• Lynette Allcock

An Unexpected Journey

Updated: Jul 20

Moving back to Asia was not in my original plan...

I didn't intend to move abroad again. I assumed I'd stay in the UK, and I was trying to make that happen...but nothing seemed to be opening up in my job hunt. I had been made redundant from my previous role during the pandemic, and now, as well as trying to figure out my career, I was cleaning and sorting out my things -- as one does during a Covid lockdown! One day, I came across an old prayer journal from my time in Laos. Opening the colourful pages, I found an entry expressing a desire, a pull, to move back to Asia someday, somewhere. "Aw!" I thought. "Such nice memories! What if I actually moved back?"

I immediately dismissed the idea as nostalgia.

I was also cleaning out my inbox, deleting emails from years ago. I found one from an old friend. We had been discussing whether or not I should admit my feelings for a particular guy, and she had reminded me that I felt a call to Asia, and he didn't. "Did I feel a call to Asia?" I thought. "Huh." I had forgotten that. But again, I put the thought aside. Still, the idea was there now, planted a little more firmly, even if it was just in the back of my mind.

Then a few weeks later, I got a job offer from an American organisation. It had come to me suddenly and was something I could easily do. A heaven-sent opportunity? Maybe. Yet something didn't feel quite right in my gut, and I wasn't exactly excited, even though I believed that, logically, I would enjoy the role. Besides, there were some unsatisfactory details in the offer that we were negotiating. So I wasn't completely sure if this was the right opportunity for me. "God," I prayed, "if this doesn't work out, then I will seriously consider going back to Asia."

A couple of days later, I got the notice: America had decided to retract their job offer. Somehow I wasn't surprised. And, strangely enough, I started to feel excited for the first time in months.

However, I knew that moving abroad would probably entail teaching again, and I had mixed feelings about that. I didn't intend to teach again. I had realised that the typical teacher lifestyle, with its work/life (im)balance, wasn't healthy for me. It didn't give me chance to regain my energies. So I continued looking for UK jobs and doing different online courses to boost my CV. But again, there was nothing that seemed to suit me or really draw me in. And what I did apply for, I didn't get.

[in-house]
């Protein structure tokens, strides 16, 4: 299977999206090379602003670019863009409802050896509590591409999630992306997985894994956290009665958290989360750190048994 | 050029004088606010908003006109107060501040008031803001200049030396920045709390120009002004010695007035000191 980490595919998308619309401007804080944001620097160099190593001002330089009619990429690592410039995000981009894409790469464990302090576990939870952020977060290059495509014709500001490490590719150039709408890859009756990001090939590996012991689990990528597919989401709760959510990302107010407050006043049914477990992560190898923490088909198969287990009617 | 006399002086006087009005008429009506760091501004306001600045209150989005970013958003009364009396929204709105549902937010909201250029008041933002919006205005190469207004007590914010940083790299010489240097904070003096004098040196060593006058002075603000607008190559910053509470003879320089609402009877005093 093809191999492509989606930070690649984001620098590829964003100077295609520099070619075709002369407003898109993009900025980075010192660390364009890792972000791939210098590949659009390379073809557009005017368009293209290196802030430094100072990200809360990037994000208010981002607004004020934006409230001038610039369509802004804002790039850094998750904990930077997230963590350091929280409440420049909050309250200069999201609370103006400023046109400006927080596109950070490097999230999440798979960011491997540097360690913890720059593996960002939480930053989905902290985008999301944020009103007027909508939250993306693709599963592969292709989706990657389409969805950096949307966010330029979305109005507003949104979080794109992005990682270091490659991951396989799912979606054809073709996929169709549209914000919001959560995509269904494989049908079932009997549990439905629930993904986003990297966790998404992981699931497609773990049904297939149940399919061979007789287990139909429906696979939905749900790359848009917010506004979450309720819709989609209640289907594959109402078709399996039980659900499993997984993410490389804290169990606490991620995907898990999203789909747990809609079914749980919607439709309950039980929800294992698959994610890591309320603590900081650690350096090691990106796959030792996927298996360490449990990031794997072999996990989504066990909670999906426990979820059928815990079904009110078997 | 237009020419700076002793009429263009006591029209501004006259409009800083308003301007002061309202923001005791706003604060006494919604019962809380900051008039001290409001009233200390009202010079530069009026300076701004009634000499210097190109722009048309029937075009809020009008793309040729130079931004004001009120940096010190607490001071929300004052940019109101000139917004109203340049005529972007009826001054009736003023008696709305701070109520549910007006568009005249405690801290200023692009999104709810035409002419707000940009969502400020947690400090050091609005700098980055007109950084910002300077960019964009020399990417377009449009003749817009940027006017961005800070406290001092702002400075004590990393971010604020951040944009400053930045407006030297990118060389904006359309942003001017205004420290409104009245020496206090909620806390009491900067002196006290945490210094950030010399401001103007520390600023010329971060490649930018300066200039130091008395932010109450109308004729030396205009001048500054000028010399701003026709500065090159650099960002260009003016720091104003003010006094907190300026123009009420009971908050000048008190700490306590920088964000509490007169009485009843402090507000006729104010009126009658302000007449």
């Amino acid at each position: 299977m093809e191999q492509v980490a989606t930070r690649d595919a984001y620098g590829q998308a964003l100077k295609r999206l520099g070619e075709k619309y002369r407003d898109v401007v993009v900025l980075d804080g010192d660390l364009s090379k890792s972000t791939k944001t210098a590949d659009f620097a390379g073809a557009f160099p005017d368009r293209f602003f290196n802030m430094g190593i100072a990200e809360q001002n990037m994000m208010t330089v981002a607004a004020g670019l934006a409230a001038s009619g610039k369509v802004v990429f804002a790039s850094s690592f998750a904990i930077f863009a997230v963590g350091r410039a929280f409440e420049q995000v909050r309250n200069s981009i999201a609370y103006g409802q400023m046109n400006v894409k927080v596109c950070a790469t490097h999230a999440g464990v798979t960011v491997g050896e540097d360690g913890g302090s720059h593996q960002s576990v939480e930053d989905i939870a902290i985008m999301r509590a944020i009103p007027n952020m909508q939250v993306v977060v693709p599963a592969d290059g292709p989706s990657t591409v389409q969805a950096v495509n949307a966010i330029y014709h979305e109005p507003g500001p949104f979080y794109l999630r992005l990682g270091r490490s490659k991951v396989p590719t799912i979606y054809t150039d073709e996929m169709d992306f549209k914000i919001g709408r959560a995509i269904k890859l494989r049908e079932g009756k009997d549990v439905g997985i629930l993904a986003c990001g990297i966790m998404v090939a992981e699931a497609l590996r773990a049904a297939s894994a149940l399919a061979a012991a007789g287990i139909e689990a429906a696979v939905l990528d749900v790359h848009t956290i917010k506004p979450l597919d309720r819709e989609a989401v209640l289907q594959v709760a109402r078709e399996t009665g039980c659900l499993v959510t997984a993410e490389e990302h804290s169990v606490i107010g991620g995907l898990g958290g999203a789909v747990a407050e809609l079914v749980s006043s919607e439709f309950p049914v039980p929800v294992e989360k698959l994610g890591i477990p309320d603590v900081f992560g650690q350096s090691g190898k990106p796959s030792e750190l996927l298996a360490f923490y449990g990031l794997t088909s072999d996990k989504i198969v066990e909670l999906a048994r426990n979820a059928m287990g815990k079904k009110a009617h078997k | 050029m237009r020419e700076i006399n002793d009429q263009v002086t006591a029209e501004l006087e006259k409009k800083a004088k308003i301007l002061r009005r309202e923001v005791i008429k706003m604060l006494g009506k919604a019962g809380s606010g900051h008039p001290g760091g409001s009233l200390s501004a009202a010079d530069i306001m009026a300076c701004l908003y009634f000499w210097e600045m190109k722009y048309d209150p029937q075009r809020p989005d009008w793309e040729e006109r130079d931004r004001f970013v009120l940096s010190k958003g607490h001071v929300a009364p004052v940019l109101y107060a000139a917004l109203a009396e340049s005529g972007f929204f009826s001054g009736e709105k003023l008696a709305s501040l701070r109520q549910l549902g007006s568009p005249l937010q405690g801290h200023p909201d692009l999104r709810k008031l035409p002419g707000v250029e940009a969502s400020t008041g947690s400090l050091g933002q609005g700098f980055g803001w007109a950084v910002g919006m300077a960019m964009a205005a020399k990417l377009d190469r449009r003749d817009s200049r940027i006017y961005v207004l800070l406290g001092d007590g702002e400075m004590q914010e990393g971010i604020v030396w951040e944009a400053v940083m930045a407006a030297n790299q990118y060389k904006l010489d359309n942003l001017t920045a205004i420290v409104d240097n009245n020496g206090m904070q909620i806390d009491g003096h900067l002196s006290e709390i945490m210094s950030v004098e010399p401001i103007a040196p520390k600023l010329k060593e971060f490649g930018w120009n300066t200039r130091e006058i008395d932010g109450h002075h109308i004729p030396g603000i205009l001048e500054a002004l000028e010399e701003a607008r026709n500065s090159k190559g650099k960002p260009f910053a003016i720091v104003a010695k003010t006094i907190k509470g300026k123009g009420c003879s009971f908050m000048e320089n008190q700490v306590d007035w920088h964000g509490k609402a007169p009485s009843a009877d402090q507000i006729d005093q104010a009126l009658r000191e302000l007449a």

"Maybe it's worth the risk to go back to teaching after all," I thought. "Even if it's only a temporary step. I can follow the dream, test the call, and have the adventure while I'm free to do so. I'm as free to go somewhere as I'll ever be...and if I don't try this now, I might regret it later."

Around the same time, I was chatting with a friend about her future plans. "I'm seriously considering returning to Asia in some capacity," she messaged. What?! I sat up at that. I hadn't told her any of my own thoughts. "Funnily enough, I've also toyed with the same idea," I wrote back. As we talked, it turned out we were walking similar paths, researching similar things, and feeling the same kinds of fears. That felt like an extra confirmation to take this seriously.

As I was researching countries, one kept popping up and standing out above the others, for various reasons. Friends recommended it. And I kept feeling mysteriously drawn back to it, even when I read about other good options. Something was nudging me towards Korea.

After more research, lengthy deliberation, and prayer, I finally decided what I wanted to try first. I would follow a piece of classic advice from my grandma: Push the door and see if it opens. So I pushed a particular door...and it opened.

This time, I had peace. Peace that stayed like a deep undercurrent in spite of the anxious "what if's" that bubbled up. There were fears, but there was also a sense of compelling excitement. There were nerves about going back to teaching after a long break, and I knew there would be challenges and frustrations ahead. But I also felt that this was truly the next right thing.

Now, after some stressful weeks of paperwork and preparation, I am finally about to begin this new chapter as an English teacher in South Korea. Pray for me! I'm curious to see what God has for me in Korea. I hope my time there will not only be a meaningful experience, but that it will clarify some things about what I should do beyond 2022.


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